What a day – Matt and Cat had been whisked around London, relished some great food and drink, and seen some wonderful sights.
The provincial unsophisticates really enjoyed the big city; especially in comfort from the back of a black taxi. The final stop on their tour was the highlight – a visit to Hawksmoor, the celebrated steakhouse over which critics have raved and drooled.
Meat. It’s a simple thing, an atavistic thing, and somehow an emotional thing. Meat arouses emotion in us in a way that other food does not. Some choose to forswear it entirely. Most don’t. Of those who do eat meat, if you ask them for their favourite dish, there’s a pretty good chance that it would not only be meat, but beef. And of those who would favour beef, how many would choose a really good steak as their top meal? In this country, it really is the number one favourite dish (although, surprisingly, not in America). So when somebody sets out to cook the best steak in London, what they probably mean is that it’s the best steak in the world. And, in such a crowded market, it better had be. Hawksmoor’s massive success suggests that they may actually have achieved this remarkable feat.
Relieved of their coats, which were swapped for numbered vintage cigarette cards, Matt and Cat’s party was guided down a wide staircase. The legend ‘Beef and Liberty’ was painted onto the wall, leaving the visitors in no doubt what they were in for as they descended into a vast, bustling, vaulted dungeon simply rammed with people eating meat. Just meat? Not at all. Cocktails are a big feature, and M&C quizzed the knowledgeable waiter about the various concoctions on offer. Cat immediately went off-menu and commissioned a specially-made non-alcoholic Mojito, which came in at the awesomely cheap price of £3. The others imbibed stronger stuff – fortifying themselves for the beef extravaganza that they’d travelled so far to experience.
Meat was soon to hand. At Hawksmoor, you order your beef by the 100g, with the invitation to order a large steak to share. The menu explains how to do this, and the staff are also full of advice. The team behind Hawksmoor is particularly keen on sizable chunks of steak, recommending that you “…buy big. The aim is to get a good char on the outside while keeping the meat juicy and tender inside; this is difficult with a thin piece of meat.” With that in mind, Matt chose a 600g bone-in sirloin. He wanted his beef on the bone as that’s rarely on offer in pubs and restaurants on the Isle of Wight. Cat, usually impossible to deter from the prospect of beef fillet, was mindful of the feasting she’d already indulged in that day and made the unexpected choice of half a Dorset blue lobster with hazelnut butter.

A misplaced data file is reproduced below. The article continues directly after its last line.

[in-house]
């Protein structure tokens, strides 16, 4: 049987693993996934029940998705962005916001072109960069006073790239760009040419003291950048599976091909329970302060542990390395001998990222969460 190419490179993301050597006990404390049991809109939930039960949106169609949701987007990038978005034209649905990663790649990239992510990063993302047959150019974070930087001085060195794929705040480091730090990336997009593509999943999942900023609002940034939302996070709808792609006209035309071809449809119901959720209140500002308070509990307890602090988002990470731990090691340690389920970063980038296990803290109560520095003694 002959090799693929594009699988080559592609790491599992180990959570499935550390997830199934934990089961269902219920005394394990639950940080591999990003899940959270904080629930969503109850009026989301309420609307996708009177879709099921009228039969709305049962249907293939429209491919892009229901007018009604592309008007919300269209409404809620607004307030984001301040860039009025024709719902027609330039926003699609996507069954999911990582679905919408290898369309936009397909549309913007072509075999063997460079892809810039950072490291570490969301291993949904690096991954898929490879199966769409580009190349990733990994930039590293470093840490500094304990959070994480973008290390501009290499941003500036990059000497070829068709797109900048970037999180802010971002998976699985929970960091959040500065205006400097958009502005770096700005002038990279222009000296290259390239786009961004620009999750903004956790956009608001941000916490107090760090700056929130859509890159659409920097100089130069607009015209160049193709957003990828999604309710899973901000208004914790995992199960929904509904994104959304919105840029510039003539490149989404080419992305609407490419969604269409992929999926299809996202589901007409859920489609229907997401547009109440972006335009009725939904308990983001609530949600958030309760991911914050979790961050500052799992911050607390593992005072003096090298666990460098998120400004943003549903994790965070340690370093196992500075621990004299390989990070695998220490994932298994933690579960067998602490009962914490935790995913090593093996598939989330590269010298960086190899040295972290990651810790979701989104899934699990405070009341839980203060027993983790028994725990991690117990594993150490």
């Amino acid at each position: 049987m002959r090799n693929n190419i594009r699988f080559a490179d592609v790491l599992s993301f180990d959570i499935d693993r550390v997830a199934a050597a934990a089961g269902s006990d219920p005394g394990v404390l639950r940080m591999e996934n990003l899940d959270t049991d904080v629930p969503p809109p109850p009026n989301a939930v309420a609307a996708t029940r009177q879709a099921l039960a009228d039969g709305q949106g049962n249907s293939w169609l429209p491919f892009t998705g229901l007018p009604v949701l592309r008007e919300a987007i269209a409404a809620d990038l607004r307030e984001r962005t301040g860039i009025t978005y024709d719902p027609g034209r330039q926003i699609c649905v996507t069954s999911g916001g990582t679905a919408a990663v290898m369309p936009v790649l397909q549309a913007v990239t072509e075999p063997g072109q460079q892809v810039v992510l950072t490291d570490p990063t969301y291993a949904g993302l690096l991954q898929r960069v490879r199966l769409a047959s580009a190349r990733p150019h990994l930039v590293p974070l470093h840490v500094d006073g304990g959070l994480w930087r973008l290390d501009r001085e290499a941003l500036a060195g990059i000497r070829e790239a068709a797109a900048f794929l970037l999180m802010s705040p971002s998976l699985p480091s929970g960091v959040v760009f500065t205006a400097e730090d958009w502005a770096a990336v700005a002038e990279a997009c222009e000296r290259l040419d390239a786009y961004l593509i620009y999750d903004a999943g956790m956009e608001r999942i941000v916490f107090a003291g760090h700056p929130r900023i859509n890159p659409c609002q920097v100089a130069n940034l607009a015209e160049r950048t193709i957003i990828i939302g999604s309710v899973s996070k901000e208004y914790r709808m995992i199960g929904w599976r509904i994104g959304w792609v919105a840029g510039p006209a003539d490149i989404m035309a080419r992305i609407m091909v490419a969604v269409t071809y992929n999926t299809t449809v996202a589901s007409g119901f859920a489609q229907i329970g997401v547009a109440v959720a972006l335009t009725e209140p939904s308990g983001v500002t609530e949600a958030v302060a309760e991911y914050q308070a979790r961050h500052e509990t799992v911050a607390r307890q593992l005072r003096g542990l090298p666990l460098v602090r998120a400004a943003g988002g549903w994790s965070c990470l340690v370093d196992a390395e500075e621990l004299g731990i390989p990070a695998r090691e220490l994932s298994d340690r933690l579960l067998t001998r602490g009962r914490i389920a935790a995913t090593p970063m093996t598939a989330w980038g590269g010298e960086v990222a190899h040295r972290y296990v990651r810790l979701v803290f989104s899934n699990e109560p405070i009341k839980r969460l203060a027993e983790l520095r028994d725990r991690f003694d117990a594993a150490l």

The slab of beef which arrived, unadorned, on Matt’s plate was a stunning specimen. With bone in and fat on, it smelt more like a Sunday joint than a charcoal grill, and the delicious beef dripping chips and peppercorn sauce that he’d ordered to go with it went almost disregarded. If you need to know what Hawksmoor steak is like, you can ask just about every food critic in London. Matt would merely add his assenting voice to the panegyrical chorus. This really was a sublime meat experience, so much so that next time Matt and Cat’s friend the celebrated US meat blogger Another Pint Please comes to England, this is beyond doubt the place he should go.
Although teasing their Twitter readers with the prospect of having half a lobster, bone marrow and two fried eggs (all of which were options on the Hawksmoor menu), Cat decided to be coy and just have the lobster. Ignoring Matt’s fiercest stare – honestly, they’d come to a steak house and she ordered a starter as her main course, and a crustacean at that – Cat received her dish with enthusiasm. Matt boasted of the thrill of bone-in meat and Cat feebly tried to join in with the big boys, bragging about her shell-on lobster but it didn’t cut much ice with the steak eaters. Like all half lobsters, there’s not much to say about its appearance other than it looked like half a lobster, with roughly fifty percent of its legs and feelers present and its interior flesh laid bare. The meat was lovely and tender although, to be honest, the hazelnut butter didn’t really have the nutty taste that Cat was expecting. Nonetheless, the beast was tasty with more than a hint of garlic and, with some triple-cooked chips and peppery creamed spinach, made a decent meal.